Congratulations John Mayer, you have officially made it to the Taylor Swift level. Not in sales and popularity, but in content. Much like Swift, Mayer has just made his version of a break-up album with his seventh studio album, The Search For Everything. Mayer, who is known for his clever singing and songwriting from the past, gives a half-hearted performance for the most part on his most recent project.
It’s important to note that he released part of the album back in February, and the rest of it this past Friday to combine for a full length LP. The product we get is a mixture of rock and blues ballads with a country track dropped in there as well. Themes discussed on this project include Mayer’s longing for being with ex-girlfriend Katy Perry, alcohol and having a good time, and his family ties.
The first song, “Still Feel Like Your Man” is an obvious ode to Perry, and he even admits that he hasn’t dated in five years and would still love to. Bottom line, he needs a girl. And get cozy, because this is a recurring theme. I’m not a huge fan of this song, because I think the lyrics are quite shallow and the hook is too annoying to feel catchy. “Emoji of a Wave” is just a slower version of the first track, where he uses a wave as a metaphor for a relationship. It’s a step better than the previous song, but it still kind of bores me with more repetitive lyrics and quiet guitar playing.
The song “Helpless” is enjoyable until he sings, “a broken heart is all I’ll ever need.” Obviously, based on his previous songs, he is definitely longing for some type of relationship. He’s trying to act tough, but it’s not working. I do like the incorporation of not only his guitar, but drums as well. It’s a track that anyone can jam to.
While “Love on the Weekend” doesn’t have the most in-depth or thoughtful lyrics, it’s still enjoyable, and I kind of like the folky vibe to it, with a piano mixing in with a guitar. Again, he doesn’t have much to say on this song other than loving on a weekend. Even at his best on this project, it still feels like Mayer is not putting his best foot forward. His arguably most thoughtful track on this album has to be “In the Blood.” Mayer actually discusses a subject he rarely talks about, his parents. He presents the question of how much of your parents should be inside of you as an individual. A standout lyric on this track is when Mayer sings, “how much of my mother has my mother left in me?” It’s relatable for so many millennials and it’s another song with a folky vibe; It’s the album’s the best single.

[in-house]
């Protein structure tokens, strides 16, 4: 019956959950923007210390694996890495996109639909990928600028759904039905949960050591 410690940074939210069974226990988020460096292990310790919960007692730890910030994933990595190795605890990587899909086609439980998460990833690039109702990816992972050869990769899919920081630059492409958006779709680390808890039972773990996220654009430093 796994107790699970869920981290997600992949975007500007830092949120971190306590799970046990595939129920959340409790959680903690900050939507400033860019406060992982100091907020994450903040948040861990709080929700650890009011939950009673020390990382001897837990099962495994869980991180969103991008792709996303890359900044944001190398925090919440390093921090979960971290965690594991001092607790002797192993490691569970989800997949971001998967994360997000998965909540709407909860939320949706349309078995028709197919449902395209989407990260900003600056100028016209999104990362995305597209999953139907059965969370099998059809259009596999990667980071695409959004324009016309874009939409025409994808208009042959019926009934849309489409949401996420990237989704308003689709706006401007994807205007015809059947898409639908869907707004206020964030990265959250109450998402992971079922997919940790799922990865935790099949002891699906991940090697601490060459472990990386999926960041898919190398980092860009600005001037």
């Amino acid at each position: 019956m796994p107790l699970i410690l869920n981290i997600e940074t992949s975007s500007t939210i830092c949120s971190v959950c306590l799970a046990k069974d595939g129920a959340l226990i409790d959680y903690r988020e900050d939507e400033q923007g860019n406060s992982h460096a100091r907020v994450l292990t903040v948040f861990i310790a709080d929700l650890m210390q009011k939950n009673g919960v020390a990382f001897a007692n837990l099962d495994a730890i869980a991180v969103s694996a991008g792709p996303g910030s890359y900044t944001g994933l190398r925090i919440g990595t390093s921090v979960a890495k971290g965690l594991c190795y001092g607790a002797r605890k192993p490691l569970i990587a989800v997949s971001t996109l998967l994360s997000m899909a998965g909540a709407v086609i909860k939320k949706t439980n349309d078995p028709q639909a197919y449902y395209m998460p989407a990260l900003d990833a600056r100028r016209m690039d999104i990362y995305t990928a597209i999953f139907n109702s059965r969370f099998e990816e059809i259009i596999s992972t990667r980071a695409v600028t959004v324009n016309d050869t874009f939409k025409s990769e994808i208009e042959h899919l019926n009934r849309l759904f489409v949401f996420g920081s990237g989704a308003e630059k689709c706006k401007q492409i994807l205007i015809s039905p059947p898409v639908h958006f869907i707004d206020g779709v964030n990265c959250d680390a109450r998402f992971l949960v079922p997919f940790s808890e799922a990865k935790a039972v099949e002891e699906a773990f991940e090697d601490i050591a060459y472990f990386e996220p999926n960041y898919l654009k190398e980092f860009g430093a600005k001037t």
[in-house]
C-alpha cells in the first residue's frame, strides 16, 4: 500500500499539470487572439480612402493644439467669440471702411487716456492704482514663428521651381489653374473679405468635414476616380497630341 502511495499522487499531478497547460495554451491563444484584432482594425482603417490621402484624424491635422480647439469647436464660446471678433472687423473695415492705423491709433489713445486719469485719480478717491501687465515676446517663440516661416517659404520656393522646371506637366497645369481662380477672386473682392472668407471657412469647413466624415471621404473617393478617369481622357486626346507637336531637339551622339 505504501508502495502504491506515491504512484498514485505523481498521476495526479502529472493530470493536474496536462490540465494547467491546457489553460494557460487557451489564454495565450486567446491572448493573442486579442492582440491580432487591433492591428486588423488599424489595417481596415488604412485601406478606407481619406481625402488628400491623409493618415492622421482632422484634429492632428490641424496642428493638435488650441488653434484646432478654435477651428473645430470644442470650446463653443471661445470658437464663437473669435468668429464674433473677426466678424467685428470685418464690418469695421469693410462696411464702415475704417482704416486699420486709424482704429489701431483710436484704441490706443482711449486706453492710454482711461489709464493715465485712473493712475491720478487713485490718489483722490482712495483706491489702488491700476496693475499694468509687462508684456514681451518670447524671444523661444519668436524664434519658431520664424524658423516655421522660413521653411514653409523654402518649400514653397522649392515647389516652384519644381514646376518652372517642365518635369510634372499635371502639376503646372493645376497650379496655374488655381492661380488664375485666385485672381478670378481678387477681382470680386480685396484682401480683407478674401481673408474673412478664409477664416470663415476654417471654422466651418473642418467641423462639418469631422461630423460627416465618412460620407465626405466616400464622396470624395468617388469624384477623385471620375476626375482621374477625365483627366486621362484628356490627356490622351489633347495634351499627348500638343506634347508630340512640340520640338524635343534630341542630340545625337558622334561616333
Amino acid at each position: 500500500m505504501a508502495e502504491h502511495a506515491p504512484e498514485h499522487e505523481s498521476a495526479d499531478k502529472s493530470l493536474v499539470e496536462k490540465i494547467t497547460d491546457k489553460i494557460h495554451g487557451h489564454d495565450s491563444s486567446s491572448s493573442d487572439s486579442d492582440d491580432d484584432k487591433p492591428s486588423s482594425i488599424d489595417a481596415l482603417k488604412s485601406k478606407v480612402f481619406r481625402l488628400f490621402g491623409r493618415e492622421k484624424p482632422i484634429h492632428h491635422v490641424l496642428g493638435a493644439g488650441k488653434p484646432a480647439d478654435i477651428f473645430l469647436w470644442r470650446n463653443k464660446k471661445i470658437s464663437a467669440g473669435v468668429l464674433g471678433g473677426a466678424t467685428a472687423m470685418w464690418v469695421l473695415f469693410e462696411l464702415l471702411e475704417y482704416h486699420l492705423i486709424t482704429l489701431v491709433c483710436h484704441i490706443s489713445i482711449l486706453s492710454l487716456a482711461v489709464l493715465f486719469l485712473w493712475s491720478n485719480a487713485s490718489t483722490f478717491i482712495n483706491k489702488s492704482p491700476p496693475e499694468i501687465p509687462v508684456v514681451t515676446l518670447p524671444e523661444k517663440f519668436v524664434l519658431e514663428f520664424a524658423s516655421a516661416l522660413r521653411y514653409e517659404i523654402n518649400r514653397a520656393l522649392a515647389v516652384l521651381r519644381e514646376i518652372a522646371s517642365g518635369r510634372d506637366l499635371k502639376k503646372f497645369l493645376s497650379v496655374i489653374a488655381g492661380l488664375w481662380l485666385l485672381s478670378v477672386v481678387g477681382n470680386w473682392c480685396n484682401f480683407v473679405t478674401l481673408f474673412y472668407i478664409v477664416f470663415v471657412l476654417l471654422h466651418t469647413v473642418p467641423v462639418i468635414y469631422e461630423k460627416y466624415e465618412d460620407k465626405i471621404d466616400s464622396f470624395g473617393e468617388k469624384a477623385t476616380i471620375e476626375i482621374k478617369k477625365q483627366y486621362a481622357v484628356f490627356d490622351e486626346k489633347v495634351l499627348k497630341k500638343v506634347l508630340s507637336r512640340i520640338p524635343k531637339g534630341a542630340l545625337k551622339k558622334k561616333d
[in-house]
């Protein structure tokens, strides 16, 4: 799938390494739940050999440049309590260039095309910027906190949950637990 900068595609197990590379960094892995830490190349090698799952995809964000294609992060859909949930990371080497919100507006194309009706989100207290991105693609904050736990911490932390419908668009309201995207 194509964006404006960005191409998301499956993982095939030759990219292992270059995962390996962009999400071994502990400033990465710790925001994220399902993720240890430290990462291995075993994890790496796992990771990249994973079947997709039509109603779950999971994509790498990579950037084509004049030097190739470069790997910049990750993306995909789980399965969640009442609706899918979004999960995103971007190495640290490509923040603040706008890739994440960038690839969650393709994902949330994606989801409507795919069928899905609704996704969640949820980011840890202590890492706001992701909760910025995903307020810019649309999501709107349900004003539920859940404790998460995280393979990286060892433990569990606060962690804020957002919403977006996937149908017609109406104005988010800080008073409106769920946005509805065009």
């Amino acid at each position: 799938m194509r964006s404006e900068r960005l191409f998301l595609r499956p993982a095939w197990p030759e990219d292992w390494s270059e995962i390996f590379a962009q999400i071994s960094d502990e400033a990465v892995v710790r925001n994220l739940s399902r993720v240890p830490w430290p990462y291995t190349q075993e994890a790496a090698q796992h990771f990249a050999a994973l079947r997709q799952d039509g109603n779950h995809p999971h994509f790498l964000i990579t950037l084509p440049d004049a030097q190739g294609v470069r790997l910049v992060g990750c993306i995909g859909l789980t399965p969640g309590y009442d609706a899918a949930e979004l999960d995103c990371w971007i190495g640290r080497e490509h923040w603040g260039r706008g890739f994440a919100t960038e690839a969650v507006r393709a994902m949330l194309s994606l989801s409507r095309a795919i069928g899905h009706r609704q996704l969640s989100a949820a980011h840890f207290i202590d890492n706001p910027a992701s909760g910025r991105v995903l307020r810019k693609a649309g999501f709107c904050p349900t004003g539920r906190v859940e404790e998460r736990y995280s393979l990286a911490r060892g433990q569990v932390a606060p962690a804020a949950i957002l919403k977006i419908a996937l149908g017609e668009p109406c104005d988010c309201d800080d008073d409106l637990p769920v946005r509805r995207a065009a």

“Changing” is an emotional ballad that is very personal for Mayer. He talks about how he’s developed as a person and as a musician. He sings about time telling him to follow his heart and continue to innovate. Fitting, considering the album switches from a rock-based first part to a more bluesy second half. As good as the three middle tracks on the album are, Mayer confusingly keeps goes back to the subject of Katy Perry. On “Moving On and Getting Over,” Mayer wants to forget about Perry but can’t. He says he’s getting over her in the hook but he obviously isn’t if he keeps bringing her up. Mayer said the saddest song he’s ever written was the next one on here, “Never on the Day You Leave.” Personally, I think his problems on this song are shallow and minimal. Mayer sings about Katy cutting off her hair and leaving him. To be honest, it confuses me, because is he angry that Katy changed her hairstyle, or is he angry because she left him? I guess one will never know.
Mayer continues to sing the blues on “Rosie.” While he interestingly incorporates a more jazzy style, I feel like Rosie in this song is actually Perry. With the lyric, “don’t leave me here in the January rain,” he is definitely talking about heartbreak. Maybe he knew people were getting sick of him talking about Perry so he changed her name thinking no one would know. “Roll it Home” is a country song, and I don’t like country. Even if I did like country though, this song doesn’t belong on this project. I would like the final track on this album if it wasn’t about Katy again. It’s a little creepy because Mayer says that she’ll be living in him forever. Come on John, Katy’s moved on, you should too.
All in all, it’s alright to talk about break-ups, but not to this degree. It’s not even done in an interesting manner either. Mayer definitely plays it safe on this LP, which makes a lot of tracks forgettable. Some of the folky songs are good, as they seemed to be his most thoughtful tracks, but the rest of the album felt very lazy and half-hearted. Mayer is past his prime for sure.